In one story once when secretly feeding a beggar infested with lice he traded garments with the beggar and took on the lice and became very sick and for many days let the lice feed on him until they apparently died satiated. Then he picked them off and made tsa tsas with them (clay statue mixed with ashes and debris). When asked where he would take birth after his impending death he stated that he wanted to be reborn in a place wherre he would be able to help sentient beings.
In a section about how to view emptiness Karmapa notes the Madhyamaka that emptiness and dependent arising arise together and are inseparable. He says their unity is the ultimate view of Buddhist philosophy. He takes the first line from the homage of the text: “Seeing that all phenomena neither come nor go,” and notes that this refers to freedom from mental constructs, or freedom from concepts. “All of these ways of grasping are often summarized into eight types: arising and cessation, extinction and permanence, coming and going, separate and the same.” All these mental constructs, he says, are empty of true existence. He also says that, “the experience of a phenomenon and its nature – are the same thing, even though we may define it in two different ways.” So the way things appear and the way they really are only seem to be different. This is how the enlightened mind knows – appearance and nature as the same. Knowing this way is said to engender compassion for those who are deluded and do not know in this way.
The first of the 37 practices is to listen, reflect, and meditate – to hear the instructions, consider well their meaning, and attempt to practice them authentically. He gives a story about a Kadampa Master explaining that the practice of Dharma is nothing other than cutting through one’s attachment. Karmapa makes the note that one might review one’s actions of the day just before one falls asleep – determining which actions were virtuous and which unvirtuous – committing to practice more virtue the next day and keeping a positive mind-state upon falling asleep.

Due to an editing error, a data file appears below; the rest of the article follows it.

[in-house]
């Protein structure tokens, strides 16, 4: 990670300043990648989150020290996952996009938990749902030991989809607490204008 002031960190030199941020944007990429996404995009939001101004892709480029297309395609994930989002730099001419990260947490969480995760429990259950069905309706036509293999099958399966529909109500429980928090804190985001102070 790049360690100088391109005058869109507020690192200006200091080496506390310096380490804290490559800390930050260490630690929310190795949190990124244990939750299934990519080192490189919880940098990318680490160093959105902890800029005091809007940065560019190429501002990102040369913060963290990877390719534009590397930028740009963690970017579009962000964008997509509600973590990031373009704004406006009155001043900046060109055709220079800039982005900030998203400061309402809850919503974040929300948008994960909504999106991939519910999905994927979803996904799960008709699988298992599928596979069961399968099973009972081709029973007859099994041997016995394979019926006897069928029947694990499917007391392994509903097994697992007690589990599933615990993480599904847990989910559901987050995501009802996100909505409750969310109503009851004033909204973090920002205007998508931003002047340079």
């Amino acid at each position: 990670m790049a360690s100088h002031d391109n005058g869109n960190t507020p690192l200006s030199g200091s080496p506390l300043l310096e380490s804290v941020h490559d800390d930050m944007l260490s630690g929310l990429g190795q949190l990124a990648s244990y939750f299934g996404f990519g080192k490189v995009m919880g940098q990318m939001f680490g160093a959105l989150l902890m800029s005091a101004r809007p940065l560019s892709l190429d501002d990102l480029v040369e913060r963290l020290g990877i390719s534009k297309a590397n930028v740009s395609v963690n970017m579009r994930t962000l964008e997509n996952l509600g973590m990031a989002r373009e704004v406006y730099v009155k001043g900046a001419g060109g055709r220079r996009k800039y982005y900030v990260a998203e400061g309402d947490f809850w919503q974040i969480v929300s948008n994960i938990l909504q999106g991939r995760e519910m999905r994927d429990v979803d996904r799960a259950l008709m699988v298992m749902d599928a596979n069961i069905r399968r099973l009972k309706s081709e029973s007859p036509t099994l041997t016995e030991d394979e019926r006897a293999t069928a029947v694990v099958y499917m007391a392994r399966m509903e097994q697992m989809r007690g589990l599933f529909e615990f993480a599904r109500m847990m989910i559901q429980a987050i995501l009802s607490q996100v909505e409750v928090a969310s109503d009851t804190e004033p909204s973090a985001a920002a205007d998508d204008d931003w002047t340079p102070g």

Verse 2 is about giving up the familiarity of one’s home situations. The real practice is to give up attachment for those and that which one likes and to give up aversion to those and that which one dislikes – seeing the faults of friends and the virtues of enemies. The familiarity of home can be a bad influence if one is not mindful of habits. Distraction and confusion can be the results of indulging in overly familiar situations.
Verses 3 and 4 are about letting go of worldly concerns. Verse 3 recommends solitude as a support to practice. Karmapa talks about inner solitude versus outer solitude. He says that though it is more difficult, it is much better to develop inner solitude since all disturbances really come from within. Verse 4 is the practice of giving up concern for this life. That, he says, is the measure of the effectiveness of dharma practice. Concern with life is equivalent to the eight worldly concerns: loss and gain, pleasure and pain, infamy and fame, praise and blame. Basically we should examine to see if these things motivate us and if so we should seek to lessen their influence through reflecting and meditating on the teachings. He talks also about life beyond this life – about the possibility of an afterlife – not from a religious perspective – but from a perspective of intuitive logic.
“Death ....., it is the time when we transfer our light to another way of being. With this understanding, we can see that it is possible to dedicate our lives toward bringing light into the world for future generations as well as for our own future.”